In recent days, the world has followed closely the saga of Amina Araff, the blogger who presented herself online as “A Gay Girl in Damascus” and who drew attention with her passionate writings about the Syrian government’s crackdown on Arab Spring protesters. Those writings stopped last Tuesday, and a posting to the blog, ostensibly written by a cousin, said she had been hauled away by government security agents.

News of her disappearance became an Internet and media sensation. The U.S. State Department started an investigation. But skeptics began asking: Has anyone ever actually met Amina? Two days after she vanished, images presented on her blog as being of Amina were revealed to have been taken from a London woman’s Facebook page.

And Sunday, the truth spilled out: The gay girl in Damascus confessed to being an American man from Georgia.

The persona he built and cultivated for years — a lesbian who was half Syrian and half American — was a tantalizing Internet-era fiction, one that Tom MacMaster, 40, used to bring attention to the human rights record of a country with severe media restrictions that make traditional reporting almost impossible.

MacMaster wrote an apology on his blog Sunday: “While the narrative voice may have been fictional, the facts on this blog are true and not misleading as to the situation on the ground. I do not believe that I have harmed anyone — I feel that I have created an important voice for issues that I feel strongly about.”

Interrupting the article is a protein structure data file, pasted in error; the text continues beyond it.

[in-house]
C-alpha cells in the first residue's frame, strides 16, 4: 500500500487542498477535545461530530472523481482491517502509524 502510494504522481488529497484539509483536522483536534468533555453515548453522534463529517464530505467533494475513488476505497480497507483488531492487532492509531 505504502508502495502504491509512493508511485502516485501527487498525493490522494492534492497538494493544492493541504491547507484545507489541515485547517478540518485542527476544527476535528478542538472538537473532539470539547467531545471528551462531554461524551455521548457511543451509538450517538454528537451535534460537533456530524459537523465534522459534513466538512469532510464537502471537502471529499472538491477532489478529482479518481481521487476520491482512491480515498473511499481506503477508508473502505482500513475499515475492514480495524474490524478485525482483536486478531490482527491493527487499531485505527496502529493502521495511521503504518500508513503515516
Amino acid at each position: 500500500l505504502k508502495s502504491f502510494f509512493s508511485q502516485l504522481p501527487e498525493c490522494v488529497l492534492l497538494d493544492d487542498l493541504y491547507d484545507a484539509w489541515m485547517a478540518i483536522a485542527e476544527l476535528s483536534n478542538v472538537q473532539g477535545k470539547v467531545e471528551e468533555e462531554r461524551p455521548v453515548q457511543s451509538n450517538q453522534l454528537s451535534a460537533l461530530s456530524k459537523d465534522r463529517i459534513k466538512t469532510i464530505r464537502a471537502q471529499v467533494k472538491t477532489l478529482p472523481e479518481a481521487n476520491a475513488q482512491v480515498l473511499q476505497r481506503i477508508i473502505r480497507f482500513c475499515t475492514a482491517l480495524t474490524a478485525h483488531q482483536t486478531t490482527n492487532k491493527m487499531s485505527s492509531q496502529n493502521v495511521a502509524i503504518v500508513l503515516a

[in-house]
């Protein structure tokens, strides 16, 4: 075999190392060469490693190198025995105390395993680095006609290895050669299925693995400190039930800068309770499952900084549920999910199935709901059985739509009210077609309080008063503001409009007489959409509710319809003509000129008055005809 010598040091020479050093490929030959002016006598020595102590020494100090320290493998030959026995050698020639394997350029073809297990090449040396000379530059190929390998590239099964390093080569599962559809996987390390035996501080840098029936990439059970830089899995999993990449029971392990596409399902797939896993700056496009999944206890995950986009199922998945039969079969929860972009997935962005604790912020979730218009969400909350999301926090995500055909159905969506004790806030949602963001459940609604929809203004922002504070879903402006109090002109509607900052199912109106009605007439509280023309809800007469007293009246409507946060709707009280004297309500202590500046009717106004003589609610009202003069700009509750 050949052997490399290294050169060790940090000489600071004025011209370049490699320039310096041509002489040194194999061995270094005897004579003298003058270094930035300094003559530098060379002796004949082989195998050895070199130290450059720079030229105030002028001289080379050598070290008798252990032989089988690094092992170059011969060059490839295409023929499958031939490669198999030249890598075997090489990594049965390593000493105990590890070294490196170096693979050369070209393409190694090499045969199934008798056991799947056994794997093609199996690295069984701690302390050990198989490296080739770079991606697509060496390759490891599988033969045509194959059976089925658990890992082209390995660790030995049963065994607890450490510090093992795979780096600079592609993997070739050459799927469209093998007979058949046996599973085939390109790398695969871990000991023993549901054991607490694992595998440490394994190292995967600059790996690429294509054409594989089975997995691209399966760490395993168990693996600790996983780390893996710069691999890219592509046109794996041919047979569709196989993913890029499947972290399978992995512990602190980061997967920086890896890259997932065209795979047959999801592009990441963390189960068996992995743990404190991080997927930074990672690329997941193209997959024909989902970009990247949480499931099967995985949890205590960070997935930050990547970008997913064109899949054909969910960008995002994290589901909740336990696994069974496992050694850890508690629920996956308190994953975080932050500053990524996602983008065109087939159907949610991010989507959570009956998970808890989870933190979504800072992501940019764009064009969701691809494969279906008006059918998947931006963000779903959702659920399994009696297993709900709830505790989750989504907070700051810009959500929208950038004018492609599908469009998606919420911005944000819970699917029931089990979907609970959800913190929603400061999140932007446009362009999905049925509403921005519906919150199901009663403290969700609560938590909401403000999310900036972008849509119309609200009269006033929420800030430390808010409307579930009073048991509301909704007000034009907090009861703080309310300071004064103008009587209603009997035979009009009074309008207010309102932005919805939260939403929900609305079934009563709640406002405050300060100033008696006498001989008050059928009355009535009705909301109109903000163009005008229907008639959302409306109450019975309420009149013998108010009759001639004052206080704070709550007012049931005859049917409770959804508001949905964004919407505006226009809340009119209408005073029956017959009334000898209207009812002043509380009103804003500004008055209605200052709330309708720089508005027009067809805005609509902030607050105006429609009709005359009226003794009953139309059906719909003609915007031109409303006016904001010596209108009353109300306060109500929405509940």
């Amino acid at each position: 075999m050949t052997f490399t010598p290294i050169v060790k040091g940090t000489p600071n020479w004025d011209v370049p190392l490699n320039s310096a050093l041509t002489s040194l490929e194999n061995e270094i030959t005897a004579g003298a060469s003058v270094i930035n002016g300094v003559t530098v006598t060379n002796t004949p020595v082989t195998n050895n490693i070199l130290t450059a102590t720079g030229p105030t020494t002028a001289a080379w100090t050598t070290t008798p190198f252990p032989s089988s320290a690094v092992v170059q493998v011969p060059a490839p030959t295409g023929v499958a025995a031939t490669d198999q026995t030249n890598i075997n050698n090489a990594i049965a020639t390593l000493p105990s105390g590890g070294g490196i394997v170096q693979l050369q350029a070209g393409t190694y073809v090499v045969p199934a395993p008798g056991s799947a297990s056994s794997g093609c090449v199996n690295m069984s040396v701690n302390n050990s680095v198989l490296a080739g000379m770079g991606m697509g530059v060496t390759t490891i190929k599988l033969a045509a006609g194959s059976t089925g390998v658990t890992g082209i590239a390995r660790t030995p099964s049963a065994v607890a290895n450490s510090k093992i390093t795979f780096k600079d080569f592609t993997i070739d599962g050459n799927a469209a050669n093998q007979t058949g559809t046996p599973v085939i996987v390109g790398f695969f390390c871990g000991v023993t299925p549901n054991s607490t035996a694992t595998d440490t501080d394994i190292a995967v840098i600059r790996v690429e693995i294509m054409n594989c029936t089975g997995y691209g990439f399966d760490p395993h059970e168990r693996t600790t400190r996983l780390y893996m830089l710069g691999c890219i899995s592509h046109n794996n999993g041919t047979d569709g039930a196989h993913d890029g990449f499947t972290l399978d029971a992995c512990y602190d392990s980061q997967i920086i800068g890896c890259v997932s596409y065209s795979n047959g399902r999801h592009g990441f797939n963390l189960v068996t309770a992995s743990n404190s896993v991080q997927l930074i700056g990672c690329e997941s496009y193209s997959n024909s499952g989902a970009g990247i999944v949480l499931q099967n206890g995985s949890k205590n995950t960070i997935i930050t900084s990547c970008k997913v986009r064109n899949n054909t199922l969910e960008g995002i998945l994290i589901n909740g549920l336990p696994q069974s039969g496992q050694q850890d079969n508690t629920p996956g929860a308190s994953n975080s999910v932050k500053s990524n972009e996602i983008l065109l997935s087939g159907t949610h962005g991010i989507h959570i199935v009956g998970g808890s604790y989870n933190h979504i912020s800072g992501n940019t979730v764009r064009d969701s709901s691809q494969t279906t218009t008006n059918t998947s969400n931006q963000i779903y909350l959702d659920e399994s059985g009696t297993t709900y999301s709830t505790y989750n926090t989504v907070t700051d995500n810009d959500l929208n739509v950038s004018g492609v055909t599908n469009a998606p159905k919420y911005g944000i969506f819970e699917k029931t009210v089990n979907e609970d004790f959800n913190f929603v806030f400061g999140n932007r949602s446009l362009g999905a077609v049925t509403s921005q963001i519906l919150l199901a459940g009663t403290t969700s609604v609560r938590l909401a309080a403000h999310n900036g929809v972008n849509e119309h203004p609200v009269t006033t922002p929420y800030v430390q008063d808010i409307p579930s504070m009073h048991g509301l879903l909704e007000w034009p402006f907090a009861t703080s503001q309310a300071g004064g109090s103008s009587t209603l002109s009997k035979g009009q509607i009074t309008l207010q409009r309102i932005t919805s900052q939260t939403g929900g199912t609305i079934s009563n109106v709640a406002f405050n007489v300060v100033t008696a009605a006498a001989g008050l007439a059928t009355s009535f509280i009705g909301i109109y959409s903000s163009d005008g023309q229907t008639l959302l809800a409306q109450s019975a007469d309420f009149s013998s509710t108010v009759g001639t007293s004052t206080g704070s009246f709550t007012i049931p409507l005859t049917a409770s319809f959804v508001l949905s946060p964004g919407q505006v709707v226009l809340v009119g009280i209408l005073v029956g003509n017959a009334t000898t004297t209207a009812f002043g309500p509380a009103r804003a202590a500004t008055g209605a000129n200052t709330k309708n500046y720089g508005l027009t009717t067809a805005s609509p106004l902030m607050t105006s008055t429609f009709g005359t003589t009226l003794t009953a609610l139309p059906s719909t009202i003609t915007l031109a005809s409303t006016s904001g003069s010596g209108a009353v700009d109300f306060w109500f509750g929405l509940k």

The hoax raised new questions about the reliance on blogs, Tweets, Facebook postings and other Internet communications as they increasingly become a standard way to report on global events. Information from online sources has become particularly important during the Middle East uprisings, especially in countries such as Iran and Syria, which severely restricts foreign media and has turned technology against the protesters.

MacMaster, a Middle East peace activist who is working on his master’s degree at the University of Edinburgh in Scotland, wrote that he fictionalized the account of a gay woman in Syria to illuminate the situation for a Western audience.

Amina’s story may have remained believable, but when he wrote of her arrest, his fans — in a desire to help the woman they’d grown to care about — found evidence that led back to MacMaster.

In telephone interviews and email exchanges with The Post over the past three days, MacMaster initially denied any connection to Amina. He insisted he had never heard of her before the news of the arrest and that he had been unaware of the blog.

“Look, if I was the genius who had pulled this off, I would say, ‘Yeah,’ and write a book,” said MacMaster, reached in Istanbul, where he is vacationing with his wife, who is working on a doctorate in international relations.